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"In the preceding I have argued that: Joseph Smith's interpretations of the facsimiles are not in agreement with the meanings which these figures had in their original funerary context, anachronisms in the text of the book make it impossible that it was translated from a text written by Abraham himself, and what we know about the relationship between Egypt and Asia renders the account of the attempted sacrifice of Abraham extremely implausible."
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Dr. Thompson's comments on the book, By His Own Hand Upon Papyrus
AUDIENCE MEMBER: I had a question for Brother Thompson. Have you reviewed other work on this subject that might have taken place in the past? I gather you've been working on this for some period of time. But the reason I ask the question is because we received a book on this same subject. I can't remember, it was somebody like Carlson or-
THOMPSON: By His Own Hand Upon Papyrus.
AUDIENCE: Yes, unsolicited in the mail.
THOMPSON: Boy, I wish I could get on his mailing list. I had that, well somebody sent me that as a gift. But I don't know how you guys get free books. That's a good deal.
AUDIENCE: It was amazing to us but it seemed, you know, in general, I mean we're not specialists in Egyptology, but in general it seemed to at least come to about the same kinds of conclusions, certainly about it being from the Book of the Dead and that there was some Egyptologists involved in that book [c ].
THOMPSON: Okay. Does everybody, everybody here know about that book or anything about this book? Book by a guy named Larson; can't remember his first — it's not Stan, I know Stan -
AUDIENCE: It's Anthony I think.
AUDIENCE: I think it's Anthony.
THOMPSON: Anthony [Charles] Larson, and By His Own Hand Upon Papyrus. And he sort of surveys the papyri, where they came from, how we got them, the finding of them. Then what Egyptologists maintain that they are and the apologetic approaches that have been taken to try and justify Jo[seph] Smith's interpretations thereof. This book has been reviewed in a book called — in a series called Review of Books on the Book of Mormon (how it got in there, since it's supposed to be on books of Mormon — Book of Mormon — and not on Book of Abraham is an interesting question but it's there anyway) by two people, John Gee and Mike Rhodes. Mike Rhodes was the author of many of the statements that I took exception to in my paper. And they came from that review of this book. Now what I think of the book. Okay, the author was not an Egyptologist. He has a few facts wrong here and there; as he gets little things wrong every once and a while. They don't effect the gist of his arguments. In my opinion, it's the best source to go to if you want to know what's been going on with the Book of Abraham in [the] church. I mean, he has a pretty good summary of all the types of approaches that have been made. He does a pretty good job of explaining what they are, what the papyri are. He's [got] great pictures of the papyri. That's the nicest thing; he's got really — really neat photos of the papyri themselves. And people worry about the accuracy, is this book accurate or not. Well I'll tell you, he's far more accurate than anything Hugh Nibley ever wrote on the subject, okay. So if you're willing to read Nibley, you can read this guy and not worry about it. I mean, because Nibley is far, far more free with his treatment of primary and secondary sources than this guy ever would be. The only thing I don't like about, I wish he'd written the book and gotten rid of the last chapter, if I remember. Because that's where he says okay now if you've read this let's all become fundamentalist Christians. And he's, there's a thing to sign at the back and you know, if you've been saved as a result of this book, sign this and send it in and let me know. I mean his point of view is, as I gather from the book, his theological point of view is no stronger than the one he's arguing against. Because he's essentially fundamentalist in his approach to the Bible and that appears in there as well. He has this statement about how, you know, that God would never use the Egyptian papyri as a means to communicate to Joseph Smith because God doesn't deal with pagan artifacts or pagan things, or whatever, and doesn't realize that there's an enormous amount of Egyptian influence in the Hebrew Bible as it stands. Which he would not accept given his fundamentalist approach to the Hebrew Bible. So that aspect of it is probably kind of off-putting to most members of the church. They read that and they go ugh, [t ]. But other than that it's pretty good. I mean if somebody were to come up off the streets and say what can I read about the Book of Abraham? In fact, I just sent a copy of that to a young man in the Netherlands working on a dissertation on the first book of Breathings. And he didn't know anything about the Joseph Smith papyri so I sent him some stuff and I sent him a copy of the book. So, I would say read it and you'll get a great deal of benefit from it, just don't convert to his church. Ah -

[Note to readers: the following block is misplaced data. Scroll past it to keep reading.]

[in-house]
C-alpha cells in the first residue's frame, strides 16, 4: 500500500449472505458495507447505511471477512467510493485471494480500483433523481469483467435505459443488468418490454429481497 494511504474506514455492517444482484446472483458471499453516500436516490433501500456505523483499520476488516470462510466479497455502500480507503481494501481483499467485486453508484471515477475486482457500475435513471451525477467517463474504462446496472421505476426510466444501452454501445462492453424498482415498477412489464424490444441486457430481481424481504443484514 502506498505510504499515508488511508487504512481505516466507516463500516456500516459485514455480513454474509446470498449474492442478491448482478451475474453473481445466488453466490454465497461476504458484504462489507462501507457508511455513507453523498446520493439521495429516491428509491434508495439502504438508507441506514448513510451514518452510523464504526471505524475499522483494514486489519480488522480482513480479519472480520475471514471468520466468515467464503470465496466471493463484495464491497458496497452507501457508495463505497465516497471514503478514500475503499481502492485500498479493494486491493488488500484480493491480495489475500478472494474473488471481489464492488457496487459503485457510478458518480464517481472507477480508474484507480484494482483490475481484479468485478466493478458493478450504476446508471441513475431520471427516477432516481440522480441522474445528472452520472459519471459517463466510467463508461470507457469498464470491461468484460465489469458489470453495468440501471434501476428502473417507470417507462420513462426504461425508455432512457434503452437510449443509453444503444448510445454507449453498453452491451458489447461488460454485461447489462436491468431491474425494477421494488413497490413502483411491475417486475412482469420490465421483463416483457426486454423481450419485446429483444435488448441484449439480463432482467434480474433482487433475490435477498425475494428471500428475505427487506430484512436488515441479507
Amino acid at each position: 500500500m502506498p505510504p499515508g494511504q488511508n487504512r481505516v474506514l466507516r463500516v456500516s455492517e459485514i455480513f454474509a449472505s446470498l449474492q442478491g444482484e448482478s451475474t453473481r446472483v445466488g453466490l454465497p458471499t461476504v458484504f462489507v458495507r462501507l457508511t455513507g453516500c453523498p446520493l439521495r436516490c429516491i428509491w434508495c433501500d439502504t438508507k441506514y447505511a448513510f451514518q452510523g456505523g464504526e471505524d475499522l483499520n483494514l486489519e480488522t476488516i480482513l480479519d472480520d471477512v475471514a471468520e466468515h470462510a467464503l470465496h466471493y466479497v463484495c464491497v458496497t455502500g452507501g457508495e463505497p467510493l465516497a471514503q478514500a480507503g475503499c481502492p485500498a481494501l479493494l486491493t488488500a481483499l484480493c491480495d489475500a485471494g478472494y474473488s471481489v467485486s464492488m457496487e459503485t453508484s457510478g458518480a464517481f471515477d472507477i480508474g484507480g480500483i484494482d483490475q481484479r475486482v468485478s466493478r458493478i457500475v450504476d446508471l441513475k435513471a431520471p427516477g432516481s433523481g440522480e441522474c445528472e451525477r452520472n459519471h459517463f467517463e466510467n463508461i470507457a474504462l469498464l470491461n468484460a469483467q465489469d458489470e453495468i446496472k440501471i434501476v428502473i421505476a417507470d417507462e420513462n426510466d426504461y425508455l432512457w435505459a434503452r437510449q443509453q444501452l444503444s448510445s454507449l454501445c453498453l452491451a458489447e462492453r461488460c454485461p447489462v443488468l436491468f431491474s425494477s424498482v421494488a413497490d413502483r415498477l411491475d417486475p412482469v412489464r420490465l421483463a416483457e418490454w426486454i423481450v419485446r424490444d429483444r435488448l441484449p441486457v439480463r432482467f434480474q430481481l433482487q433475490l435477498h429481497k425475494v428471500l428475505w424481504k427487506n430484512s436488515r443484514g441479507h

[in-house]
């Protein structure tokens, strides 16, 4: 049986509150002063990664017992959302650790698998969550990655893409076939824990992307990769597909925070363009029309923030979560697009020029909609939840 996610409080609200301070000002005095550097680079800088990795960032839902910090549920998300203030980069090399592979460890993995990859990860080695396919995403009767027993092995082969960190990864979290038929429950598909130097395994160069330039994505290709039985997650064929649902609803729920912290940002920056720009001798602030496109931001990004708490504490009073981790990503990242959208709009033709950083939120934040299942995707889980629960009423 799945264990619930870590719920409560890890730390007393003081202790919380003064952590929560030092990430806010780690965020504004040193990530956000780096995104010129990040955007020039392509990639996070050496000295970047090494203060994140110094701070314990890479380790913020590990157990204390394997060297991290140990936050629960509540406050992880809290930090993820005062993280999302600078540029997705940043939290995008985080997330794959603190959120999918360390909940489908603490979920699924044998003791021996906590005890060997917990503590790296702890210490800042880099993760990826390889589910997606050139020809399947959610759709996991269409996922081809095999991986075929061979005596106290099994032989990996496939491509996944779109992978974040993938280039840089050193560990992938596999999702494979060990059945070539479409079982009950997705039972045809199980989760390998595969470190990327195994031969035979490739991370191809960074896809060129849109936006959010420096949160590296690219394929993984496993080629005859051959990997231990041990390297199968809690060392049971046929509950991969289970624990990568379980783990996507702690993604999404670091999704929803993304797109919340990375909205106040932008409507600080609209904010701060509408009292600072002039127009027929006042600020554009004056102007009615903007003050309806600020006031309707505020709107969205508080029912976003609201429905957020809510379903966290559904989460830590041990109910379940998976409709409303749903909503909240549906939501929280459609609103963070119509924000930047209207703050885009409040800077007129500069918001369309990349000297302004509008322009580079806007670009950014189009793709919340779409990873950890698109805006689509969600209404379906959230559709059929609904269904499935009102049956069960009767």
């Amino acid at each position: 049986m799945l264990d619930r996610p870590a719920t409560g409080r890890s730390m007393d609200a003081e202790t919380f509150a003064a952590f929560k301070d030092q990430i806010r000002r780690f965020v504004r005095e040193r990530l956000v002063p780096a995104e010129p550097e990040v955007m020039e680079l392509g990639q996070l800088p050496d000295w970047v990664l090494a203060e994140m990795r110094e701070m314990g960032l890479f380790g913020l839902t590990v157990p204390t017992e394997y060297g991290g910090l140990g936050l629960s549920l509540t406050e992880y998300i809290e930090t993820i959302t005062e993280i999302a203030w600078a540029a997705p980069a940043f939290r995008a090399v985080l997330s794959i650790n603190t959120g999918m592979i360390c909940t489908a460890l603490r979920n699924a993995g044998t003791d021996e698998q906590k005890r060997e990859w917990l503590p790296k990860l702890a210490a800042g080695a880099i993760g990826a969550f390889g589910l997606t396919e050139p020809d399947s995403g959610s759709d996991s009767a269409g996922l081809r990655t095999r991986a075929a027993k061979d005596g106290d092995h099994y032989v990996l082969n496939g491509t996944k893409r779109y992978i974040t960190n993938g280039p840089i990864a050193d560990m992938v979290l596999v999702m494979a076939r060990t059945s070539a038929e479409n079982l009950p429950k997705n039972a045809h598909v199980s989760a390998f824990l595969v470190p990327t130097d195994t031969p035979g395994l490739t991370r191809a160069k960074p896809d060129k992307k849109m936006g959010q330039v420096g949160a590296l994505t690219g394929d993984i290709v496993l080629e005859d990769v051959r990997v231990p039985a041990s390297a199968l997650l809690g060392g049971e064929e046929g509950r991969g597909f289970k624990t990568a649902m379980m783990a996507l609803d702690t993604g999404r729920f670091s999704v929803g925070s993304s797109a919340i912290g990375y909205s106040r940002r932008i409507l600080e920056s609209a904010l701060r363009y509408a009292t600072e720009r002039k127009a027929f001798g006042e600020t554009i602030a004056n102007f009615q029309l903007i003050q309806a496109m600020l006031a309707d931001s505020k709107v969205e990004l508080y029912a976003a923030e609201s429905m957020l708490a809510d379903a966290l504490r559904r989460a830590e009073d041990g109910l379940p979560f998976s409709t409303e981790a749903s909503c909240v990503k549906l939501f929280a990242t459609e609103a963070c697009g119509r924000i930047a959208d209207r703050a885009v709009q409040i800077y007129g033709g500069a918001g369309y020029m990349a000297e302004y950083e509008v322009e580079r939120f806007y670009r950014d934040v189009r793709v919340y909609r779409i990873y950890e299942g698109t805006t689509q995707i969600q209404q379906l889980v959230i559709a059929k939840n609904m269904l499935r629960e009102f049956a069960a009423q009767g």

AUDIENCE: So your impression was that he did his own Egyptology then?
THOMPSON: No, no he does not. He is not an Egyptologist. And his work is dependent on that of others. But he doesn't do a translation. He doesn't provide a translation of the Egyptian text. Ah, he does a brief commentary on the figures, most of it's pretty good. [A ] in a point here, point there he might be off. But as far as the general reliability of stuff goes that's written on the Book of Abraham he's right up there at the top. Nothing that's been written from an apologetic point of view comes close to it in accuracy. Because frankly, in my opinion, when you start doing apologetics you've got to twist the evidence. That what we have just doesn't support us. You've got to do something to it. You've got to manipulate it, you've got to move it, you've got to put quotes together from tops and bottoms of pages and stuff like that. So, that's my feeling on the book.
Read a review of the book, By His Own Hand Upon Papyrus